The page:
A measurement will have some sort of variation which is due to random variables.   In practical terms, this means that the measurement will be moved off the centerline in one direction as often as it is moved in the other direction.     A common cause is the usual variation in a system, the “background noise”, if you will.

However, if there is a special or assignable cause, it will move the measurement off the centerline in a way that is not random.    The practical upshot of this is that there are certain rules about control limits that tell if a process is being affected by a special or assignable cause in such a way that it is out of control.

3.   Control chart rules

One of the first rules is that no measurement should be outside the upper control limit or the lower control limit.   This one is fairly obvious; the reason why the control limits are put in place is precisely because going outside of them indicates the process is out of control.

The second rule is the “rule of seven,” which says that if seven consecutive points are above or below the centerline, this must be due to some process which is skewing the values to one side of the center line.

The third rule is that a certain number of points are outside certain standard deviations of the measurement.    One variation of this rule is:

  • one point over 3 sigma
  • 2 out of 3 points over 2 sigma
  • 4 out of 5 points over 1 sigma

The idea here is that the number of points over 1 sigma, for example, should be only 31% or roughly 1 out of 3.   If 4 out of 5 points are over 1 sigma, or around 80%, then the number of points over 1 sigma is higher than it should be, and there is probably a special or assignable cause for this.

These rules of thumb give a project manager a way to look at control charts to detect if there is a special or assignable cause.   If the control charts indicate there is some sort of special or assignable cause, the next task is to find out what that cause is.   There are other quality tools for that.    So the control chart is the beginning of the story of shifting from monitoring to controlling quality, not the end of it.

This is the last post discussing Chapter 8 of the guide on Quality Management.   The next post will start discussing Chapter 9 on Human Resource Management.


5th Edition PMBOK Guide–Chapter 8: Quality Control

The quality of a deliverable is measured against the technical requirements obtained from the customers or sponsors of the project.    Process 8.3 Perform Quality Control is a process in the monitoring and controlling process group.    The monitoring part consists of sampling and inspecting the deliverables to see if the company can verify  the quality.   The controlling part comes if the company inspects the deliverables and see that they do not meet the technical requirements.

In that case, changes are recommended which can fed into the Perform Integrated Change Control process to see if they should be implemented or not.   Once the deliverables are verified, then can be validated by the customer or sponsor by seeing if they formally accept them as conforming to the original requirements that they set forth at the beginning of the project.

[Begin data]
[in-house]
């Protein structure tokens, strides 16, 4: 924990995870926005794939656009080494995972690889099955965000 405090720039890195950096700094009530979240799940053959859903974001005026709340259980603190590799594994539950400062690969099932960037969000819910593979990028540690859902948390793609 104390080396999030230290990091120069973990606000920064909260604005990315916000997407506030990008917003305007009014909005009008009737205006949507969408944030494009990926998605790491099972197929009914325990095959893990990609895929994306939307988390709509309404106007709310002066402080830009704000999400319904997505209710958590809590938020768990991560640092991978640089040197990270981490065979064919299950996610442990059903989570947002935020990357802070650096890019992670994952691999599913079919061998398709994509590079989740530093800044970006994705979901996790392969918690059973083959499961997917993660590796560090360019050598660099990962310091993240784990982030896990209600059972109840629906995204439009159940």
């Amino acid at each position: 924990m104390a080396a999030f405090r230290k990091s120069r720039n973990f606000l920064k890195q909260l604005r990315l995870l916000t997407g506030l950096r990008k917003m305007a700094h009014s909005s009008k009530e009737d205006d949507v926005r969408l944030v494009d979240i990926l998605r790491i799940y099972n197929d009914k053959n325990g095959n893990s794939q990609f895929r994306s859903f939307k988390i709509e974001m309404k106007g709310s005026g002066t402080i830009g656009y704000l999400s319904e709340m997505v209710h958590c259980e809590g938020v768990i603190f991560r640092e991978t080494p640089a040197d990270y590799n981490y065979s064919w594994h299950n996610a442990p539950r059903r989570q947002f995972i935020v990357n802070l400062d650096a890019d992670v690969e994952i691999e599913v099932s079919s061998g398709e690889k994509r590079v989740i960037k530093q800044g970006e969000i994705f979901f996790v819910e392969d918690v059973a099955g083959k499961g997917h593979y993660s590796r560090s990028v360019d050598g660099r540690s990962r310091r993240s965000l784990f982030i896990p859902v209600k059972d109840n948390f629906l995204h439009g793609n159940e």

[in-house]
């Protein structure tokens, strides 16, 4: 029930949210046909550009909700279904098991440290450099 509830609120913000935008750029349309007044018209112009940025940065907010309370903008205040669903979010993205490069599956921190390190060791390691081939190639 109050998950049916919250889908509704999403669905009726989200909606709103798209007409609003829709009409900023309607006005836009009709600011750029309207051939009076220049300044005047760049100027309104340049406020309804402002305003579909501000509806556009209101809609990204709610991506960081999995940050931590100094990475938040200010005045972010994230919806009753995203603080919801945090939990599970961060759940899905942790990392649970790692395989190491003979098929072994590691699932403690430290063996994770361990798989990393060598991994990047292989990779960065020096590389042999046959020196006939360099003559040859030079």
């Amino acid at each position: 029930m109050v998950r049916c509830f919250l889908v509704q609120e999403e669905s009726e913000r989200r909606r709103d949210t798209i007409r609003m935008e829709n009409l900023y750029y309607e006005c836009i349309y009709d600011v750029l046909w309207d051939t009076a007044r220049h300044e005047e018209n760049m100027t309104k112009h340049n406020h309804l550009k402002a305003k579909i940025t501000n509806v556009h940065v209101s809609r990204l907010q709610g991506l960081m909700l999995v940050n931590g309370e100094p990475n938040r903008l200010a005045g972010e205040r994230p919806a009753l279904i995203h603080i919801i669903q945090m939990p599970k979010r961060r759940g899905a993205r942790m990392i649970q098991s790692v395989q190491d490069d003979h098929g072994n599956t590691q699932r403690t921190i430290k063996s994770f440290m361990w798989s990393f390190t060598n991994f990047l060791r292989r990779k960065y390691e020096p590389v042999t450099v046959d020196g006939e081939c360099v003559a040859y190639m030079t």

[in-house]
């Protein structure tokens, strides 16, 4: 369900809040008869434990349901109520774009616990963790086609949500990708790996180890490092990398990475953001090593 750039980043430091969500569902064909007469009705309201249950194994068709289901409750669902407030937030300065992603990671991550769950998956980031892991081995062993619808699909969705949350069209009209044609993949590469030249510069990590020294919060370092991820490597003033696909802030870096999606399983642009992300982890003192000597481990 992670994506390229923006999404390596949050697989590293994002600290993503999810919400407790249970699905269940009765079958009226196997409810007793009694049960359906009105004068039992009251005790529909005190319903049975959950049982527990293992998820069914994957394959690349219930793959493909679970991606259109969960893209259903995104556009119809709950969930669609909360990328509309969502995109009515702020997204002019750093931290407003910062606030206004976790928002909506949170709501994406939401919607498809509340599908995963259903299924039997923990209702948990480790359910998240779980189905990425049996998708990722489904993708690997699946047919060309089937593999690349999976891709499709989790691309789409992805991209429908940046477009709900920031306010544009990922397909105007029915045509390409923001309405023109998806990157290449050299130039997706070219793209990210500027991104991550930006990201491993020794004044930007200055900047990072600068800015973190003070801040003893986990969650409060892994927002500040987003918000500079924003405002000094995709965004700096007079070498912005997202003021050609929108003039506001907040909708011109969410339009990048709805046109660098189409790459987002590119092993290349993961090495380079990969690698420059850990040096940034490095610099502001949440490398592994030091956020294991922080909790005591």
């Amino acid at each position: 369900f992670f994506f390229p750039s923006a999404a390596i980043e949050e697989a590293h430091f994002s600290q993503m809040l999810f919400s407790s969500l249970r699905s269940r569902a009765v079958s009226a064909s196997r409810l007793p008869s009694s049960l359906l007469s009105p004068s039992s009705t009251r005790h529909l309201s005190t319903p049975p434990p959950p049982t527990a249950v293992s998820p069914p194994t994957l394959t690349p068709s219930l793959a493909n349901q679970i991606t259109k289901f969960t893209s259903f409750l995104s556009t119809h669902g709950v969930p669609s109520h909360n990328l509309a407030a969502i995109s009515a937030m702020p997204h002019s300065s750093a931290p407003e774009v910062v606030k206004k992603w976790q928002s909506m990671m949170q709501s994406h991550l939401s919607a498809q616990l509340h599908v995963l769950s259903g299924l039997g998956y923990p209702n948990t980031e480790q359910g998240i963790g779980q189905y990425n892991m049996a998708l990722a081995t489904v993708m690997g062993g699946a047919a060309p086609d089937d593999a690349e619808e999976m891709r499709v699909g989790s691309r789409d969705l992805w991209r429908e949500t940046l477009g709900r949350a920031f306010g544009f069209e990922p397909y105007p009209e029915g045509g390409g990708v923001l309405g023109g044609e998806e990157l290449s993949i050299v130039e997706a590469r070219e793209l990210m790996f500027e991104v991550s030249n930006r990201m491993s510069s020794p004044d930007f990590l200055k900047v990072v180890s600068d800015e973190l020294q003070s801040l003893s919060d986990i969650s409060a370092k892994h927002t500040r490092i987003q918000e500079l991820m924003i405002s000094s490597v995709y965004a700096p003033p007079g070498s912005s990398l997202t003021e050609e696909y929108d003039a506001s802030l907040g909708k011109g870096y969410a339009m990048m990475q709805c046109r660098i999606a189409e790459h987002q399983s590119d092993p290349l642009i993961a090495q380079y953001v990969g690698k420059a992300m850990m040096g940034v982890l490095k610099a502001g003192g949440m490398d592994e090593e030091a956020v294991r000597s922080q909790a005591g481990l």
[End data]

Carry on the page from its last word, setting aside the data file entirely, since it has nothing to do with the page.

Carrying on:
The following are three paired concepts that need to be understood with respect to quality control.

1.  Prevention and inspection

Prevention keeps errors from occurring during production.   Inspection tries to keep errors that have already occurred during production from ever reaching the customer.   Obviously PMI prefers as a matter of policy to have prevention emphasized over inspection, because it is ultimately cheaper to design in quality than “inspect” it in.

2.  Attribute sampling and variables sampling

Attribute sampling is to variables sampling as digital is to analog.   Attribute sampling just asks the question: does the sample conform or does it not conform?    Is is therefore like a digital value that could be assigned a 0 or a 1.  Variables sampling takes a measurement that is along a continuous (analog) scale, and thus the degree of conformity can be measured.

3.  Tolerances and control limits

The tolerance of a measurement is the specified range of permitted or acceptable results.   A control limit is a boundary set in order to keep all of the measurements within a specified tolerance.    The difference between a tolerance and control limit is like the difference on a highway between a guard rail and a lane marker.   The guard rail is like the tolerance limit:   if you go beyond that guard rail, you are not conforming to the road and this can be a very dangerous situation.   In order to keep you from going beyond the guard rail, there are lane markers painted on either side of a lane.  If you steer your car so that it always stays within the lane markers, then you will never have a problem having your car go off the road by going beyond the guard rail.

The concept of a control limit can be illustrated by the control limit chart tool, which is the subject of the next post.